I was raped, and it took six and a half years for a match to DNA evidence to identify my attacker. For those six and a half years I struggled with painful memories of the smell of my rapist’s breath, the touch of his cool, damp coat sleeve around my neck, the sight of his black rubber boots and the sound of his voice telling me he knew where I lived and would come back to kill me if I told anyone.
For six and a half years, I lived in the fear that he would return or, even worse, that he would he take out his revenge on my children or my husband. That fear held me so tightly that it choked out any joy of life. I became suicidal seeking peace for my soul.
All that changed when the DNA evidence from my rape kit was matched to a known offender on the national DNA database.
The DNA analysis revealed that my rapist was already in prison for another crime. I was at least free of the dread he would return. That was a big step forward. The offender database gave a voice to the evidence in my kit and my rapist was incarnated for life, making my neighborhood — all neighborhoods — safer and giving me long-awaited answers I desperately sought.
Even though rape kits are critical tools in sexual violence investigations, untold thousands remain untested, sitting on shelves in police departments and crime labs.
This means thousands of victims are likely suffering fear and torment as I did. They are the reason that for the past eighteen years I’ve been doing whatever I can to make a difference in the lives of victims of sexual assault.
In 2004, with overwhelming bipartisan support, Congress passed the Debbie Smith DNA Backlog Elimination Act — named after my case and advocacy. This important grant program provides local and state crime labs with much-needed funding to clear the backlogs of DNA evidence and offender samples. For many labs, this is the only federal support they receive, and now it’s in jeopardy.
When the House returns on Sept. 9, they’ll need to vote to reauthorize the Debbie Smith Act before the program expires on Sept. 30. The law was unanimously reauthorized in 2008 and 2014, and the Senate voted unanimously in favor of reauthorizing the law in May of this year. Unfortunately the House has yet to act.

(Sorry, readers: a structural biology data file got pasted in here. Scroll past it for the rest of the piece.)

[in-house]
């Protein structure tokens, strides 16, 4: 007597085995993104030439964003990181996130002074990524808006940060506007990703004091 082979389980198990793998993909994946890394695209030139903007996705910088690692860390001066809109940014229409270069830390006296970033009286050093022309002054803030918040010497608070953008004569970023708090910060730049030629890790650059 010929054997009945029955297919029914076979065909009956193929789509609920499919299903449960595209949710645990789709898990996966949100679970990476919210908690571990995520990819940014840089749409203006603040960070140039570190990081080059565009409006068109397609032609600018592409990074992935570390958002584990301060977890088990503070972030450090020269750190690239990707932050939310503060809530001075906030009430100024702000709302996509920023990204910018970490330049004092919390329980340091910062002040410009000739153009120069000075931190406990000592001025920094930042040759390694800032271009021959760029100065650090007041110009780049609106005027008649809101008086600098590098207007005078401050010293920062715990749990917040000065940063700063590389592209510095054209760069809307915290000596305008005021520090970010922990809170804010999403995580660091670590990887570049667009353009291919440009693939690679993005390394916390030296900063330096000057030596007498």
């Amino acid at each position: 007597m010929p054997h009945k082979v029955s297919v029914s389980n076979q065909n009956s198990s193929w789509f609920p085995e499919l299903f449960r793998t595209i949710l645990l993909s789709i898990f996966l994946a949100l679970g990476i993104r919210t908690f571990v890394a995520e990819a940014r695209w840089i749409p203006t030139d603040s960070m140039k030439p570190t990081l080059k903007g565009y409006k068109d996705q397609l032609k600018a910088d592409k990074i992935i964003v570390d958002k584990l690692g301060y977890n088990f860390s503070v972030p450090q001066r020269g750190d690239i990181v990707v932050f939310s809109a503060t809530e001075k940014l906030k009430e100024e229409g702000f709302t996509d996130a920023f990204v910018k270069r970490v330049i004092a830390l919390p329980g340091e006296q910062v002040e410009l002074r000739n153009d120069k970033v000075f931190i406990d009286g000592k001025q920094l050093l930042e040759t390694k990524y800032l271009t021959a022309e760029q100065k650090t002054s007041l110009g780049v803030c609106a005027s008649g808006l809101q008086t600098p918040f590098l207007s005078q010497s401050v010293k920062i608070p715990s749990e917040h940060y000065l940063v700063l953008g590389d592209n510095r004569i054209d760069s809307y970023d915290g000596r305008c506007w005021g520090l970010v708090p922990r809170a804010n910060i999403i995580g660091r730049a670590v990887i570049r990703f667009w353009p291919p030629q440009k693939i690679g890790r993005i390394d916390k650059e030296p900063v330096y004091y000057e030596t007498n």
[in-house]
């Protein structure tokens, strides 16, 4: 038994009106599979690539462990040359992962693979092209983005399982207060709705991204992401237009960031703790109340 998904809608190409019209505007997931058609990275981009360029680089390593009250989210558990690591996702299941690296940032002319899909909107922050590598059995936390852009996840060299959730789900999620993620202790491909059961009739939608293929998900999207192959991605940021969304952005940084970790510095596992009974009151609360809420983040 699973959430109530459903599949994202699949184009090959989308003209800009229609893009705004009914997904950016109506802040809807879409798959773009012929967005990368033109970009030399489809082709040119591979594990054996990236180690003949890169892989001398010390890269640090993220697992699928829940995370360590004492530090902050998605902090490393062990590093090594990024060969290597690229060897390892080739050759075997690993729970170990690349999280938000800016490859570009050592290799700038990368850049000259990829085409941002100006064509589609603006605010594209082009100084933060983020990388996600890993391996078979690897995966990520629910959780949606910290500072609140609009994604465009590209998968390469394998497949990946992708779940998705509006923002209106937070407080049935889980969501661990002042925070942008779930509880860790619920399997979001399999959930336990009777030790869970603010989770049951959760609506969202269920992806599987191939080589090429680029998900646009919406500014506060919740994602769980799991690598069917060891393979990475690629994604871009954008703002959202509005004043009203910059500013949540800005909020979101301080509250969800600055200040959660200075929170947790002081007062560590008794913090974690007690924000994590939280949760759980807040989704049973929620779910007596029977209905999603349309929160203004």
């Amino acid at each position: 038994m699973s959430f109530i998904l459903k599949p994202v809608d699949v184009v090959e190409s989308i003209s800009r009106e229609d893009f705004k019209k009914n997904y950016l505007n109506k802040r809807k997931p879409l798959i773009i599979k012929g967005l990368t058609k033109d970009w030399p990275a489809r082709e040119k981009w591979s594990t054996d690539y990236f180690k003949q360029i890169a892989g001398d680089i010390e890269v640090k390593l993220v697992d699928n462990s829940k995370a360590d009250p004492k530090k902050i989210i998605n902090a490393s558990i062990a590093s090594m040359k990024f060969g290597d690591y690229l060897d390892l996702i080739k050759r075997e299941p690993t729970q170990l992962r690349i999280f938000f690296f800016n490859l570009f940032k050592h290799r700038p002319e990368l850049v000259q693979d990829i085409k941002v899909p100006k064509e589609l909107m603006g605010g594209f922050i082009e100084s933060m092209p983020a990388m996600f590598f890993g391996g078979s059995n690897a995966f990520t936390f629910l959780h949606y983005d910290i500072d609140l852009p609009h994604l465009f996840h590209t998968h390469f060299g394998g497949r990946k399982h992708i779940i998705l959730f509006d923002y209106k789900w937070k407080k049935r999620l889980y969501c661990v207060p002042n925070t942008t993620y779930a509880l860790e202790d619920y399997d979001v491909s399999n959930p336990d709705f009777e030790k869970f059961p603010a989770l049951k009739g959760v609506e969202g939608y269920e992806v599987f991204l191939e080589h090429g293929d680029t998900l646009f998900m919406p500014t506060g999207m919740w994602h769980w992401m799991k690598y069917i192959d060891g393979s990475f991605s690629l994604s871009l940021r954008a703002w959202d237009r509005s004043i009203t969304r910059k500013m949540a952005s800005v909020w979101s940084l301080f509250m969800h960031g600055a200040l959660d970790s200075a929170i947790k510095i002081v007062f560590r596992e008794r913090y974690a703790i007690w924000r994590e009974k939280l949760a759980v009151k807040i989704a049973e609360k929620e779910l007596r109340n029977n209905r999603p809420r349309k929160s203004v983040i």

Reauthorization of the Debbie Smith Act — providing funding to continue reducing our country’s embarrassing backlog of untested rape kits and other DNA evidence — would certainly be one of those famed “quick wins,” not just for the House, but for the whole country.
Just look at the numbers. Since 2005, funding provided to local and state crime laboratories for DNA analysis through the Debbie Smith Act has enabled law enforcement to process more than 860,000 DNA cases.
Subsequently, more than 376,000DNA profiles have been uploaded to the Combined DNA Index System (CODIS), accounting for 40 percent of all forensic profiles in CODIS. Funding has also helped officials add three million database offender samples to CODIS. And most importantly to me, Debbie Smith DNA grants are responsible for 45 percent of all matches made in CODIS, to-date.
Think about that number for a moment. Without this federal grant, literally hundreds of thousands of cases would still be awaiting DNA analysis, while those victims await answers.
Even more disturbing is the thought that dangerous criminals still roam free because the DNA evidence that could take them off the streets sits untested, creating more victims while continuing their criminal careers.
Meanwhile, innocent suspects may be imprisoned in their place, with only DNA analysis standing between them and exoneration. By reauthorizing federal investment in DNA analysis, the House can do something about this; the House has the power to change lives.
The Debbie Smith grant program funding corrects the wrongs of the past, addresses the present and prepares us for a better, safer tomorrow. It is a proven, sound investment that deserves immediate approval by the House. It is the right thing to do.
Debbie Smith is a rape survivor and founder of H-E-A-R-T, Inc. (Hope Exists After Rape Trauma) and an internationally known advocate for sexual assault survivors.